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A bone scan is a test that can identify bone that is diseased or injured. Normally, bone absorbs nutrients that are the building blocks of bone formation. If bone is diseased or injured nutrients are absorbed differently. The bone scan takes pictures of this process. A bone scan can pick up on bone disease or injury that may not be seen with a traditional x-ray.


Preparing for the Test

Wear loose fitting clothing. Avoid clothing that has metal or other clothing fasteners like buttons or zippers. You can be given a gown to wear if this is not possible.


During the Test

The nuclear medicine technologist will explain the bone scan to you before you start. Ask questions if you don't understand. The technologist will inject a liquid radiopharmaceutical into a vein. This is a liquid with a low level of radioactivity. Once this is done, you can leave the radiology department and will be asked to return in 3 hours for the bone scan. The technologist will give you a specific time to return. During the 3 hours you will be encouraged to drink a few glasses of water.

When you return the technologist will have you/your child remove clothing that has metal or other clothing fasteners like buttons or zippers. You will be given a hospital gown and/or pajama bottoms to wear if this is not possible.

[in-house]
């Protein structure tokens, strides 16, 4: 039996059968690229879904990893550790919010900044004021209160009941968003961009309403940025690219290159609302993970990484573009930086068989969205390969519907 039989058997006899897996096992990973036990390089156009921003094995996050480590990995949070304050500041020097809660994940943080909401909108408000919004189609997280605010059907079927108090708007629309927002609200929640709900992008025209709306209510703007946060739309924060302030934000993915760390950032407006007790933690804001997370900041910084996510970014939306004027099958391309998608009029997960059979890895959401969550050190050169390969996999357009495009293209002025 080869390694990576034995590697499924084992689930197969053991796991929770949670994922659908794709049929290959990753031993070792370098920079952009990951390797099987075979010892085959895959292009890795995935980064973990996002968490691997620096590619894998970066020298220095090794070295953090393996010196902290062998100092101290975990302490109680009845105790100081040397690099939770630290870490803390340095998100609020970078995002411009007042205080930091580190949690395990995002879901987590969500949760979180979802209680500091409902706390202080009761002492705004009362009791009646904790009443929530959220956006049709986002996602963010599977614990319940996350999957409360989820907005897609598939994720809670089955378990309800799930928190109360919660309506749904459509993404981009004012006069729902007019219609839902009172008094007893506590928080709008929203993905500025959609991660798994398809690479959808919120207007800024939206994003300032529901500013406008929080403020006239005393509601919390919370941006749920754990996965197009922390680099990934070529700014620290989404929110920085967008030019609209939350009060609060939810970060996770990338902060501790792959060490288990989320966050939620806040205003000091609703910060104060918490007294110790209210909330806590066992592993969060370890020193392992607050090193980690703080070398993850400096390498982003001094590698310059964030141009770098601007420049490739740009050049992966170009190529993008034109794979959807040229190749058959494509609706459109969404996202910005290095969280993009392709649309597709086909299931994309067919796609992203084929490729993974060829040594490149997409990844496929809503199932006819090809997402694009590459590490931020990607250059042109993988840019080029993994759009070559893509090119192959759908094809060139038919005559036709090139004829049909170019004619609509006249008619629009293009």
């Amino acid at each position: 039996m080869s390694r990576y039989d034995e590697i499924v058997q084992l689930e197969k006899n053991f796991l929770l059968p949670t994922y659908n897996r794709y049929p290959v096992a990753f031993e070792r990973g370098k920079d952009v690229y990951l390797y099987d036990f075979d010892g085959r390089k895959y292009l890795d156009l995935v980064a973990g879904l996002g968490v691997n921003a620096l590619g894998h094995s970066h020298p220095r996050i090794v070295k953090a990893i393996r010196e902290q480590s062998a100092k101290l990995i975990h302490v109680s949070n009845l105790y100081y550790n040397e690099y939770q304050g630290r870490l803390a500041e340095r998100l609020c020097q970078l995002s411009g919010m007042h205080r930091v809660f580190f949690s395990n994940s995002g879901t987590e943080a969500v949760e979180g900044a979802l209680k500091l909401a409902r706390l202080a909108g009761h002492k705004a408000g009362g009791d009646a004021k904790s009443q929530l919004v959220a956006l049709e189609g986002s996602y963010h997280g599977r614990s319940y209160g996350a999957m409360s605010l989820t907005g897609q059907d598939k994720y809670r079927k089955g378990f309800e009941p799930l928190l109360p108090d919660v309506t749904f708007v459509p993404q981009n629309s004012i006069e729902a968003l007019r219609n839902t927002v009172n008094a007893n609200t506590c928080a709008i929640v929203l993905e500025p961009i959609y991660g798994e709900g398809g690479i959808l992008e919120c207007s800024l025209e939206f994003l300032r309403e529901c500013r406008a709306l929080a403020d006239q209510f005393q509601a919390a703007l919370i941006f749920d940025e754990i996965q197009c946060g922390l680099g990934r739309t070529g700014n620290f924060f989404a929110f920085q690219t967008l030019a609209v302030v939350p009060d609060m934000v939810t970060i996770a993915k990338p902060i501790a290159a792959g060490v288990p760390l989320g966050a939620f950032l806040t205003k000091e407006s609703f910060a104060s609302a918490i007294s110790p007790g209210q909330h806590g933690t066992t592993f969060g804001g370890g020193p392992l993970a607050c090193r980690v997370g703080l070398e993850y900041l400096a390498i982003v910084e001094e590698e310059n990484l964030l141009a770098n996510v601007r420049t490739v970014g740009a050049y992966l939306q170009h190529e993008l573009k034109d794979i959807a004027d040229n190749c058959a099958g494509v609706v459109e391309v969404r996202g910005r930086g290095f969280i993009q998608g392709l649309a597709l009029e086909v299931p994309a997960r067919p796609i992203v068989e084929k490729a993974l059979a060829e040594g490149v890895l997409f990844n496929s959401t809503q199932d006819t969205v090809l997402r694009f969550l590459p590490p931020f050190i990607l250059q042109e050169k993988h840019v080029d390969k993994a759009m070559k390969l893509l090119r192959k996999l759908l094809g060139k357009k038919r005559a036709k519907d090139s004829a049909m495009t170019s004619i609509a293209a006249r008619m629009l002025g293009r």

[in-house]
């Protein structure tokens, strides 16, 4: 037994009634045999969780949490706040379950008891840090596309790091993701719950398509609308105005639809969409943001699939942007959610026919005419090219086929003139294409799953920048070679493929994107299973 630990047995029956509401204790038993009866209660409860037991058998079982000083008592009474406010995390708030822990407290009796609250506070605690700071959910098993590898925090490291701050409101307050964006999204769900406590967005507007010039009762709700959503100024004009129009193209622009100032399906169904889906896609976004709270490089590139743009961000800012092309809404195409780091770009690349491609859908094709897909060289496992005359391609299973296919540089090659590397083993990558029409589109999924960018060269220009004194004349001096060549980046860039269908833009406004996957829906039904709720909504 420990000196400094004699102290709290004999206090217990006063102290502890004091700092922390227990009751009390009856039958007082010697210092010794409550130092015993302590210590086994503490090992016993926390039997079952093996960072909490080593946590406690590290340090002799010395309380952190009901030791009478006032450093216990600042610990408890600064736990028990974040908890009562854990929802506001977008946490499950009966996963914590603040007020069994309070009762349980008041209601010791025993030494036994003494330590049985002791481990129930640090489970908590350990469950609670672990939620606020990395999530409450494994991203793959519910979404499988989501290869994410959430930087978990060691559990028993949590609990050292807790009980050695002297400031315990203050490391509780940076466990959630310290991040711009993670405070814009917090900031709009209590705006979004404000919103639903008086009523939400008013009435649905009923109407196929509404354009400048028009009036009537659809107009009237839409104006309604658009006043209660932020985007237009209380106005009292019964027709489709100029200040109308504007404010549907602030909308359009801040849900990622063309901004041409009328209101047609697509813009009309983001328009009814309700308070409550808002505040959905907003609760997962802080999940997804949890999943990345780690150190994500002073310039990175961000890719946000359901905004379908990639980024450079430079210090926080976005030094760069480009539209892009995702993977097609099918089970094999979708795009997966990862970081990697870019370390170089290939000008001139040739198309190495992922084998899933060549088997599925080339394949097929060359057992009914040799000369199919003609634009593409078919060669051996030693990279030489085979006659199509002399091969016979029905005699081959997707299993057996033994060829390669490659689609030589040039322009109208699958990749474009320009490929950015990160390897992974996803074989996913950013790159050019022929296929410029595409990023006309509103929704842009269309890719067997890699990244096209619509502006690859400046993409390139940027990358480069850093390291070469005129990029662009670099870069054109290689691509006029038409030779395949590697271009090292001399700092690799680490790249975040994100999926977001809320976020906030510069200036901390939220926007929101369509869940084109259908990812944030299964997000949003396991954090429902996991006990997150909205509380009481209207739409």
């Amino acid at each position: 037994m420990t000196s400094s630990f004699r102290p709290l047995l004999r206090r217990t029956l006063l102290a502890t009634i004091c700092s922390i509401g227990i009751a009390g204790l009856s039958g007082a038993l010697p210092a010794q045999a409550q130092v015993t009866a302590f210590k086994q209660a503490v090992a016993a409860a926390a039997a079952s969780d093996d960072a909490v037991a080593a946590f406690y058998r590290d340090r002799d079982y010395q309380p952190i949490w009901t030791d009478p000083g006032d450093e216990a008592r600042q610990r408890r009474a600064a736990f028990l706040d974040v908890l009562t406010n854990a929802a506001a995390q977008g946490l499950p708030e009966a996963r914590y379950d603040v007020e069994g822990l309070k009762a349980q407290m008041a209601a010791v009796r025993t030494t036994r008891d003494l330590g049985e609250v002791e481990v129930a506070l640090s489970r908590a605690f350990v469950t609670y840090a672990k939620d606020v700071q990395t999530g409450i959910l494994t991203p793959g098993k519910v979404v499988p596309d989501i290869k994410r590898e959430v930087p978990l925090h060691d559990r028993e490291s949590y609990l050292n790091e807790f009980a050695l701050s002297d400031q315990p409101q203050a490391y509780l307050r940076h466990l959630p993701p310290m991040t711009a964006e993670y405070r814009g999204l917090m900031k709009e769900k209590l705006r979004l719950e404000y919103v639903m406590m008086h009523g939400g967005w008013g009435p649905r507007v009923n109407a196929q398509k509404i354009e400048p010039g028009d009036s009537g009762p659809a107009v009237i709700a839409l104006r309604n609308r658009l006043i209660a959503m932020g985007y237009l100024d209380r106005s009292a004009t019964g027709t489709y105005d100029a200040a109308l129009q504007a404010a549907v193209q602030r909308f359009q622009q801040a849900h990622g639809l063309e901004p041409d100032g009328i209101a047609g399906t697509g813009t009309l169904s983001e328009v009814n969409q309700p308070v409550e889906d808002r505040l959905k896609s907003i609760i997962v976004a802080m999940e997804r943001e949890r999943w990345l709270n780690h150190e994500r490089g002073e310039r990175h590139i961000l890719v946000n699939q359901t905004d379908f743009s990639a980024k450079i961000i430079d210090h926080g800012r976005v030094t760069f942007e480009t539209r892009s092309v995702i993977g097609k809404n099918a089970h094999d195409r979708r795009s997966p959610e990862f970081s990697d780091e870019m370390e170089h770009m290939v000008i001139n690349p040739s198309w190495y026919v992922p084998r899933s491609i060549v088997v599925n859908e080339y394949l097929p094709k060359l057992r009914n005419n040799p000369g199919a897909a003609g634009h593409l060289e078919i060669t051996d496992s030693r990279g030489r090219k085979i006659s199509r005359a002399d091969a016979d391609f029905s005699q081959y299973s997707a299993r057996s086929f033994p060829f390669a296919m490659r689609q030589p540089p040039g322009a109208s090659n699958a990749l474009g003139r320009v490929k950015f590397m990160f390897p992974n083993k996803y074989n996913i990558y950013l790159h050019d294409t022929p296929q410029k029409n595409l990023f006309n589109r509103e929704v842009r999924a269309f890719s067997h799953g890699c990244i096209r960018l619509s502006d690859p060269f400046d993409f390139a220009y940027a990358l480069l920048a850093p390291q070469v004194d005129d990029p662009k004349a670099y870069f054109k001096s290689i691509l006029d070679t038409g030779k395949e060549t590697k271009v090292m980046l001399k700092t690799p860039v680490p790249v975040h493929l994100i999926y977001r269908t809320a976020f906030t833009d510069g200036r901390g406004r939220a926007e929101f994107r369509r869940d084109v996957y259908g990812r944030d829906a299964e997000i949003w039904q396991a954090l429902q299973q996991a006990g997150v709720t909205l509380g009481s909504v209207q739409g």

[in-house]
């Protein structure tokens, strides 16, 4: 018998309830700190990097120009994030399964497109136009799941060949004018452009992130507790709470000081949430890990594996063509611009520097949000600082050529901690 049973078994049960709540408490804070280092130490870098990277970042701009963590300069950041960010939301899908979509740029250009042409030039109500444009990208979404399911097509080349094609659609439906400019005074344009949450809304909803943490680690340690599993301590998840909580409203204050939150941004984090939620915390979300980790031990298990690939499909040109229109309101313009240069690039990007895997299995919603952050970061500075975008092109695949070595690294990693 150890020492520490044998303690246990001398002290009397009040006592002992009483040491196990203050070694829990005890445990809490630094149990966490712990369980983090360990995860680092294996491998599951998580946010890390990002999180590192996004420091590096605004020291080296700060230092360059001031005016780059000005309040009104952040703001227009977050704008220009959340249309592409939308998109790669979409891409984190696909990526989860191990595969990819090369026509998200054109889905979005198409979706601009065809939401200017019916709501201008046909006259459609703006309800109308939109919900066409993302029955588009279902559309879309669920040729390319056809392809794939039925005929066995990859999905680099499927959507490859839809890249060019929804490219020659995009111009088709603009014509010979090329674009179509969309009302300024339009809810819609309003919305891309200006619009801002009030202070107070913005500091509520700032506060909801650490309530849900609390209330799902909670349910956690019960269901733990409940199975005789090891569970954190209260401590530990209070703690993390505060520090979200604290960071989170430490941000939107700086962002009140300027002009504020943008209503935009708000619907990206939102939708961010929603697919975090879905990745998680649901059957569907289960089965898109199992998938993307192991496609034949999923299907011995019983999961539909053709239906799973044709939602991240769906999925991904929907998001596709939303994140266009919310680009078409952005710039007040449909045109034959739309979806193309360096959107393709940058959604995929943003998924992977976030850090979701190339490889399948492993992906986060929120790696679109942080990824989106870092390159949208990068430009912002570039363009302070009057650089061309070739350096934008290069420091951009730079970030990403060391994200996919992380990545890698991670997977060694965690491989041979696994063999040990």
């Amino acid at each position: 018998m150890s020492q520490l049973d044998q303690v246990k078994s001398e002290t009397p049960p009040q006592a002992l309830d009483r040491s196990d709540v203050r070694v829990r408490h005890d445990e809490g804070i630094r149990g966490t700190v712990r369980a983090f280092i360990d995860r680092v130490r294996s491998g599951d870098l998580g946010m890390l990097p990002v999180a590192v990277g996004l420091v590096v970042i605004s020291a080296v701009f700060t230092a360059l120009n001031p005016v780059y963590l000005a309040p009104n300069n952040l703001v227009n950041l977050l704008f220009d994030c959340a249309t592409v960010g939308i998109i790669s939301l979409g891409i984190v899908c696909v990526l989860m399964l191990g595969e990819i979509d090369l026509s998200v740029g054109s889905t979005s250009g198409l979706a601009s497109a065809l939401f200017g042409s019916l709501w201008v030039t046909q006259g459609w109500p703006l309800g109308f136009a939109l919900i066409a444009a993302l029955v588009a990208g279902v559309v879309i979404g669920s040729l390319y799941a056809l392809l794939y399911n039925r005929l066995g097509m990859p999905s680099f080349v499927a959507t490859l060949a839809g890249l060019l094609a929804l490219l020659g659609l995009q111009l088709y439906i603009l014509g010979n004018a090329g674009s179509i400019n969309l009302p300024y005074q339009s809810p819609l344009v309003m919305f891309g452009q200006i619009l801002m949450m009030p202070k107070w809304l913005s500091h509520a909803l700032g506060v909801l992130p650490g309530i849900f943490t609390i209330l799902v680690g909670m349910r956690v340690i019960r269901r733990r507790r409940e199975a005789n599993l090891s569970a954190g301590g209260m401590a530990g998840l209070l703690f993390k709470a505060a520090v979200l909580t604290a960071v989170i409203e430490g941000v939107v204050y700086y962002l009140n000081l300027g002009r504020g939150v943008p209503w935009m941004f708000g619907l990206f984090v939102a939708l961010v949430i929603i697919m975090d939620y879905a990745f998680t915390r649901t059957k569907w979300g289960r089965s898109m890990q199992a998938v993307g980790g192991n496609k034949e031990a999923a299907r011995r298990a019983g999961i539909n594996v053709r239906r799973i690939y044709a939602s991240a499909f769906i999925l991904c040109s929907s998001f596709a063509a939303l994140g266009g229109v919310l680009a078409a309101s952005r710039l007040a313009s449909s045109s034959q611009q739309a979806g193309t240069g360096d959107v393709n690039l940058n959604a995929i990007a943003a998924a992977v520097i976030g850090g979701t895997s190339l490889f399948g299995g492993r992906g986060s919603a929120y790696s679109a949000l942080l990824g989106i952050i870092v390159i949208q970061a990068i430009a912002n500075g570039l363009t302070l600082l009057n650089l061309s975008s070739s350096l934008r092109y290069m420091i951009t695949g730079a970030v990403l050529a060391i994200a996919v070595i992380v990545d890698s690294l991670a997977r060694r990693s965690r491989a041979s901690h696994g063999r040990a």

You will lie on an imaging table during the bone scan. There is a camera above and below the table. The cameras will scan you slowly form head to toe. It is important to hold still during the bone scan. You will have a pillow for your head and a pillow under your knees for your comfort. The technologist will give you instructions during the test.The bone scan does not hurt. You will feel a prick when the liquid is injected.


Length of the Test

When you arrive for your appointment you will get the liquid injected into a vein. This will take a few minutes. You will need to return 3 to 5 hours later. The bone scan will then start and will take about 1 hour.


Day of the Test

Your appointment is in radiology. Radiology is in on the third floor of the Smith Building. 

On the day of your test, first report to the Admissions Desk just inside the Main Entrance. Admissions will direct you to the appropriate location for your test. 

If you have questions, or will not be able to make your appointment, please call: 303.398.1611.

Get directions to and see a campus map of National Jewish Health.


This information has been approved by Will Cook, ARRT, MA and Eric Yager, ARRT, BS (February 2012).